Today’s Advice: The Doctor Will Not See You Now

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So what’s in my morning copy of the LA Times today? Let’s take a look.

Page A1: Stomach stapling is a crock. “A new study has found that the surgery does not reduce patients’ medical costs over the six years after they are wheeled out of the operating room.” Actually, it’s worse than that: according to the accompanying chart, medical costs were higher for patients who got bariatric surgery.

Page A7: A group of doctors has made a list of nearly 100 medical procedures that are overused in the United States. “The medical interventions — including early caesarean deliveries, CT scans for head injuries in children and annual Pap tests for middle-aged women — may be necessary in some cases, the physician groups said. But often they are not beneficial and may even cause harm.”

Page A17: Bullying women into getting routine, annual mammograms is a bad idea. “There’s no question that diagnostic mammograms should be performed on women who have discovered a lump. But a growing number of primary-care physicians, surgeons, epidemiologists and women affected by the process have begun to question the value of telling all women they need to be checked regularly with screening mammograms.” And just so you don’t think we’re picking on women here, the same is true for PSA tests for prostate cancer.

Maybe I can get better news elsewhere? Nope. My email this morning has a link to a recent article in Harvard Magazine, in which David Jones tells us that nearly all angioplasties and heart bypass surgeries are useless. “As Jones painstakingly explains, it took years to show whether the procedures prolonged lives; in both cases, subsequent research deflated those early hopes. The interventions—major procedures, with potentially significant side effects—provided little or no improvement in survival rates over standard medical and lifestyle treatment except in the very sickest patients.”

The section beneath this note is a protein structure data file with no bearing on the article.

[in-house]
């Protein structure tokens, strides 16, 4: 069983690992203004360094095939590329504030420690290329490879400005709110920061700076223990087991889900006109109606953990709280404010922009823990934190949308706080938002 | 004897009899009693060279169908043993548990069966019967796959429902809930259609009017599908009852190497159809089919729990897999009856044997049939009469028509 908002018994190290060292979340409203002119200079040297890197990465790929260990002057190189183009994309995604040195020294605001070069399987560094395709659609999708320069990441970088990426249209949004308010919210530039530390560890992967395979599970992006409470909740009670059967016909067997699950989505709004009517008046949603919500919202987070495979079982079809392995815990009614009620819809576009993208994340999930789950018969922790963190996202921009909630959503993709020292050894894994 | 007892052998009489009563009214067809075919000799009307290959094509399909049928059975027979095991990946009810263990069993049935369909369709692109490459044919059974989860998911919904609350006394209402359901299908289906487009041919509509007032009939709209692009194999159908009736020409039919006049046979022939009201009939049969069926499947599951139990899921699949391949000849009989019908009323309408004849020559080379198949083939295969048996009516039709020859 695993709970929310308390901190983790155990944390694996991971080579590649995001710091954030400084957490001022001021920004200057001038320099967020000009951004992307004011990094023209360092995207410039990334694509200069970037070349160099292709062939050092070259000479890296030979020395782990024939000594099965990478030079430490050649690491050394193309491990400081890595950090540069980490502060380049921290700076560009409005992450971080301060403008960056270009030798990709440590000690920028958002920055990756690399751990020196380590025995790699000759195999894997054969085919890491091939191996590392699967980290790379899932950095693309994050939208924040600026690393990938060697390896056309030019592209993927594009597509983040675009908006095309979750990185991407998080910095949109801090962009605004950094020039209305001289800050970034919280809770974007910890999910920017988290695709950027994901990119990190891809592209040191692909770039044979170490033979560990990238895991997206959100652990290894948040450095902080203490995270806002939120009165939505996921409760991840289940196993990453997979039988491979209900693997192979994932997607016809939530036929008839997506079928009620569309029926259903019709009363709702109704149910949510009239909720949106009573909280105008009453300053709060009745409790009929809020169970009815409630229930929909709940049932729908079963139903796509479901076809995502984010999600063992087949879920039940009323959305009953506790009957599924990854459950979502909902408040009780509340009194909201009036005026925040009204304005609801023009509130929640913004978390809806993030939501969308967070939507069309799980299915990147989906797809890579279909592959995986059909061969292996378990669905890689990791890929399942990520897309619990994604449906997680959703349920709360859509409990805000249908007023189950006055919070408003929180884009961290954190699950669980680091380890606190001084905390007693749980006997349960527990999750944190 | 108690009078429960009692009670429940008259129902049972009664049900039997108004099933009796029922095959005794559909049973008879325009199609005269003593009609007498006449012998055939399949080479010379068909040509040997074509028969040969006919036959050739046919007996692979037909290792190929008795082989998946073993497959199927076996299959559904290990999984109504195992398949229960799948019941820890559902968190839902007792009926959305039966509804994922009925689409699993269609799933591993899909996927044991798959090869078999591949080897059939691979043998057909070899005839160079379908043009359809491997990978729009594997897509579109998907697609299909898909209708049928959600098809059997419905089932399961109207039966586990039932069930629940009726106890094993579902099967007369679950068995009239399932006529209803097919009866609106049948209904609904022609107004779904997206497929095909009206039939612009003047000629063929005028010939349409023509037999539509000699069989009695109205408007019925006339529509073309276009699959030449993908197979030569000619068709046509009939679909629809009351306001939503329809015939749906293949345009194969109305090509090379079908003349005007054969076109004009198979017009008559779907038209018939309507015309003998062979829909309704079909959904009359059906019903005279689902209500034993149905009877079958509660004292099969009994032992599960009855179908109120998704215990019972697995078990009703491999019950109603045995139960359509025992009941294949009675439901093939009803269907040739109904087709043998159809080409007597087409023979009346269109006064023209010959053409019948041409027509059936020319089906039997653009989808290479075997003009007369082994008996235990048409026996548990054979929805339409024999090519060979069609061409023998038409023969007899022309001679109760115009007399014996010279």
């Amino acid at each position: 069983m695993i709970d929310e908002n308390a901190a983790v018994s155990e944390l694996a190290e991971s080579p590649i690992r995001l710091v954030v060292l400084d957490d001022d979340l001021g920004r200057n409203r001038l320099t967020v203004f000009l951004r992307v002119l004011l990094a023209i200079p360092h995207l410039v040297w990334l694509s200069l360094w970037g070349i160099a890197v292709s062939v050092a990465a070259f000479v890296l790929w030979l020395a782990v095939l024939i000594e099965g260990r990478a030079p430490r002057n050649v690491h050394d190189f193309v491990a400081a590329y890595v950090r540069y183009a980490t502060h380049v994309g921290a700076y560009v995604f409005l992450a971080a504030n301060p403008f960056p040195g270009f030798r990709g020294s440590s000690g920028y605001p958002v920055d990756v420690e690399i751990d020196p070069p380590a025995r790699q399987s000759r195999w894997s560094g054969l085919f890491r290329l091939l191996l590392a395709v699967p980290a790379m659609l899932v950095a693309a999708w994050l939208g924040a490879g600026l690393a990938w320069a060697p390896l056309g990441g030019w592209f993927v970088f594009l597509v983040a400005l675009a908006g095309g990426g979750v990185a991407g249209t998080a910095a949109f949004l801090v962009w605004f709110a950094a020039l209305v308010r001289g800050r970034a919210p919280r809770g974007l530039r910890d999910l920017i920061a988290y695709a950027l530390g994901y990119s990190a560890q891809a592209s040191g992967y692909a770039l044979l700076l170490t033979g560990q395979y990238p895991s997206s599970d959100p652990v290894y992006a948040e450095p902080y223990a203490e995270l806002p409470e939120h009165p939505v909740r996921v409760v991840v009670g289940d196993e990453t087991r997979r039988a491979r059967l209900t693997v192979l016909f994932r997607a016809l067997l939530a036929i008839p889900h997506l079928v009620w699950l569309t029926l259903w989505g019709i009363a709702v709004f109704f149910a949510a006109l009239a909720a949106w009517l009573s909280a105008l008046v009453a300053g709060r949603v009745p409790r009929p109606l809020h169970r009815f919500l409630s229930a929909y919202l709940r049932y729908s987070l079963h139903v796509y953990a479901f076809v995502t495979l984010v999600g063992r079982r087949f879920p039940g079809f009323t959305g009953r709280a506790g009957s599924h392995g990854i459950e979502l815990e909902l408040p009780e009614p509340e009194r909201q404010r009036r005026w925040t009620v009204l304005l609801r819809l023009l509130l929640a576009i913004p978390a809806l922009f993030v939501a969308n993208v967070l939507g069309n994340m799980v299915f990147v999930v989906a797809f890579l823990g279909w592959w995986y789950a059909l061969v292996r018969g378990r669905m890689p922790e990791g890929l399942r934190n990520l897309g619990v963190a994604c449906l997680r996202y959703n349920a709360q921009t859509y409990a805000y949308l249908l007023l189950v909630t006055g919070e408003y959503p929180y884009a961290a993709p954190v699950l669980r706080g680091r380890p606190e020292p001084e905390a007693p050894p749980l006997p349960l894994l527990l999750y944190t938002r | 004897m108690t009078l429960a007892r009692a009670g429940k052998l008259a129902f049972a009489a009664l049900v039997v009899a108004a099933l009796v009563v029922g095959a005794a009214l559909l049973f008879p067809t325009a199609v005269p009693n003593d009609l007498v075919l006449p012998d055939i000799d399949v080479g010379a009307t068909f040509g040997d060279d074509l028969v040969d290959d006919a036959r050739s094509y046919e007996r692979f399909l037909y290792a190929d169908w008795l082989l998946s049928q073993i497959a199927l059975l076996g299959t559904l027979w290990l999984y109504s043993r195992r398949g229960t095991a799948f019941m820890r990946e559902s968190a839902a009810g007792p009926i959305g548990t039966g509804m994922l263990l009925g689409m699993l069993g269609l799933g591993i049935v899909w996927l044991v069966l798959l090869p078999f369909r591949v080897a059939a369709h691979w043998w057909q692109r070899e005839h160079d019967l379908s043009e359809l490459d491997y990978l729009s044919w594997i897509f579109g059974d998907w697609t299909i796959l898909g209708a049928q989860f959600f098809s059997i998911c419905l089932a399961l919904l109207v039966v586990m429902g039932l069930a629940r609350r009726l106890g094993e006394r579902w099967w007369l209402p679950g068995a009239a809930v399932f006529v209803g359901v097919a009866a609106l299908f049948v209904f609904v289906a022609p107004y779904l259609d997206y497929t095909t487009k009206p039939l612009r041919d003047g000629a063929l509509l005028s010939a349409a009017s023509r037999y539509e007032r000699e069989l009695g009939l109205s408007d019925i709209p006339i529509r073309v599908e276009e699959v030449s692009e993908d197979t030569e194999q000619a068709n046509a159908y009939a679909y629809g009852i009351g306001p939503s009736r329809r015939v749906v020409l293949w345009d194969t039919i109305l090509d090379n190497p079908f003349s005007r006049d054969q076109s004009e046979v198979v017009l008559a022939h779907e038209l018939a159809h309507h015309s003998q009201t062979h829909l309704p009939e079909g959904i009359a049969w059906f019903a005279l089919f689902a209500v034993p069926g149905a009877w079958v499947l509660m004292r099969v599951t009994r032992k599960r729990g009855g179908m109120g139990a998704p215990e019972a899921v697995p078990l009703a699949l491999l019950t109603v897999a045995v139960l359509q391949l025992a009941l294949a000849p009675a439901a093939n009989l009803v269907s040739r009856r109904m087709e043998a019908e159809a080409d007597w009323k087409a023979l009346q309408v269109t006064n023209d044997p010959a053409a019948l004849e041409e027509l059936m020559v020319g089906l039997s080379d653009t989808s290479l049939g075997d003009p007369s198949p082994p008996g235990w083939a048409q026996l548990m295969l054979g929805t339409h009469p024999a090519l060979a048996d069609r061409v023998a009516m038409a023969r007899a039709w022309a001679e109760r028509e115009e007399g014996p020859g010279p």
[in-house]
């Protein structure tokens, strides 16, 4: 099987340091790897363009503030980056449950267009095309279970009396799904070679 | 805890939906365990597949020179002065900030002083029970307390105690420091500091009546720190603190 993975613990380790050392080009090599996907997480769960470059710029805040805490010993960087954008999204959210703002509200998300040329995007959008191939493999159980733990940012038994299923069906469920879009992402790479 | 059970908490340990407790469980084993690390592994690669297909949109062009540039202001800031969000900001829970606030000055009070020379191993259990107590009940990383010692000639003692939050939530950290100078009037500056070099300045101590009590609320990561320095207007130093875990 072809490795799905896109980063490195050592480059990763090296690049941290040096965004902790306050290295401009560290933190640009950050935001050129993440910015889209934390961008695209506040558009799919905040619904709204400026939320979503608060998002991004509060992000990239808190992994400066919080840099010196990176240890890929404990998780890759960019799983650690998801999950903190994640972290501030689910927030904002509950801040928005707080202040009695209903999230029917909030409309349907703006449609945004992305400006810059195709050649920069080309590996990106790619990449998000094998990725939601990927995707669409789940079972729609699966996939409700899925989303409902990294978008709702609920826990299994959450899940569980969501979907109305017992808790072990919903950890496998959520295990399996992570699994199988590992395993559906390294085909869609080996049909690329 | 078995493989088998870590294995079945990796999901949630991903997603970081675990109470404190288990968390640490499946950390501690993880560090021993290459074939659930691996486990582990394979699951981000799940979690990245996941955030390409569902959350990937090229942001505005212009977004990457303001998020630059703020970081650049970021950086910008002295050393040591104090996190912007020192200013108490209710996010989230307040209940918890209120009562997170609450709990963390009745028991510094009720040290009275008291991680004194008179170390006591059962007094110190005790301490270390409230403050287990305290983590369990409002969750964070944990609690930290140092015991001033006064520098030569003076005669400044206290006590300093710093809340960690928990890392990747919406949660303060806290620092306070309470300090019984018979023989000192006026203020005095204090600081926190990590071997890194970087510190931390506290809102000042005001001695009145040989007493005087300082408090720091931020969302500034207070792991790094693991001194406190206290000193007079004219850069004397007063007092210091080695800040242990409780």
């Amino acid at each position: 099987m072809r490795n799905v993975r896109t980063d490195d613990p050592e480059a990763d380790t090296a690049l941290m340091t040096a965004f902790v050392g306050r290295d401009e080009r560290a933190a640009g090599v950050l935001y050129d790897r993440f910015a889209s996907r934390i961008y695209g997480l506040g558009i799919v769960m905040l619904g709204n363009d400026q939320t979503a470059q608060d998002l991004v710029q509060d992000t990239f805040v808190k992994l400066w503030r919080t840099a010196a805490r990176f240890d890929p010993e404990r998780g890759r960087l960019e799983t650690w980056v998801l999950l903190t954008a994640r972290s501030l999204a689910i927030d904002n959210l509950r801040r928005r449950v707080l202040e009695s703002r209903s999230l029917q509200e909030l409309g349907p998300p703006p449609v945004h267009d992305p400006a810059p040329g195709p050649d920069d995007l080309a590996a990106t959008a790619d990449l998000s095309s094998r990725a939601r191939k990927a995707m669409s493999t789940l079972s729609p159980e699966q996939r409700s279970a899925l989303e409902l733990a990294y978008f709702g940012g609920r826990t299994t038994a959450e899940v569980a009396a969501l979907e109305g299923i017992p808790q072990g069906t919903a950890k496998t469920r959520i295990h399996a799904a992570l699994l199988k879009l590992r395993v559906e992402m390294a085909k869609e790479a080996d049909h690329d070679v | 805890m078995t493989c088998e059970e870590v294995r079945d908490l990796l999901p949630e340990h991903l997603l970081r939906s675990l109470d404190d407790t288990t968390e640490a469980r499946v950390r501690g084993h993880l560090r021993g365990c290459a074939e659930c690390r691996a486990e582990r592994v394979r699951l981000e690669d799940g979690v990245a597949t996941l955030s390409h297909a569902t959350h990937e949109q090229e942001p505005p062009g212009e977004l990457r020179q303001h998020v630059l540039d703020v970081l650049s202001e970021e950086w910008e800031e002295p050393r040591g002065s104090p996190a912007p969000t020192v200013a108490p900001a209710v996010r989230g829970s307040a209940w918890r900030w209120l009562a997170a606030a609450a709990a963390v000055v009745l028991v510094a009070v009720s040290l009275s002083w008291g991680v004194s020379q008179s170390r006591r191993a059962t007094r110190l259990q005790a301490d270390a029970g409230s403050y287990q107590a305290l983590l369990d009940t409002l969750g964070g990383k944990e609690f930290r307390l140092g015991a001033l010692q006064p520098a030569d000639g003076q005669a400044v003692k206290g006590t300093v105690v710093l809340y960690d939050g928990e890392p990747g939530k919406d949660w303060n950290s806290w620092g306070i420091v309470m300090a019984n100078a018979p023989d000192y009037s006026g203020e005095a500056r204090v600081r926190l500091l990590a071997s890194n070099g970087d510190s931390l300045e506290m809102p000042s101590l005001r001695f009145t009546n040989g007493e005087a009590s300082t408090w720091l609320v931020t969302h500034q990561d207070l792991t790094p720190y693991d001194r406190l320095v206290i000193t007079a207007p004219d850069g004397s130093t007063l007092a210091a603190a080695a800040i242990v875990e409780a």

As near as I can tell, aspirin works. Blood pressure meds work. Beyond that, I’m beginning to wonder.

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A BETTER WAY TO DO THIS?

We have an ambitious $350,000 online fundraising goal this month and we can't afford to come up short. But when a reader recently asked how being a nonprofit makes Mother Jones different from other news organizations, we realized we needed to lay this out better: Because "in absolutely every way" is essentially the answer.

So we tried to explain why your year-end donations are so essential, and we'd like your help refining our pitch about what make Mother Jones valuable and worth reading to you.

We'd also like your support of our journalism with a year-end donation if you can right now—all online gifts will be doubled until we hit our $350,000 goal thanks to an incredibly generous donor's matching gift pledge.

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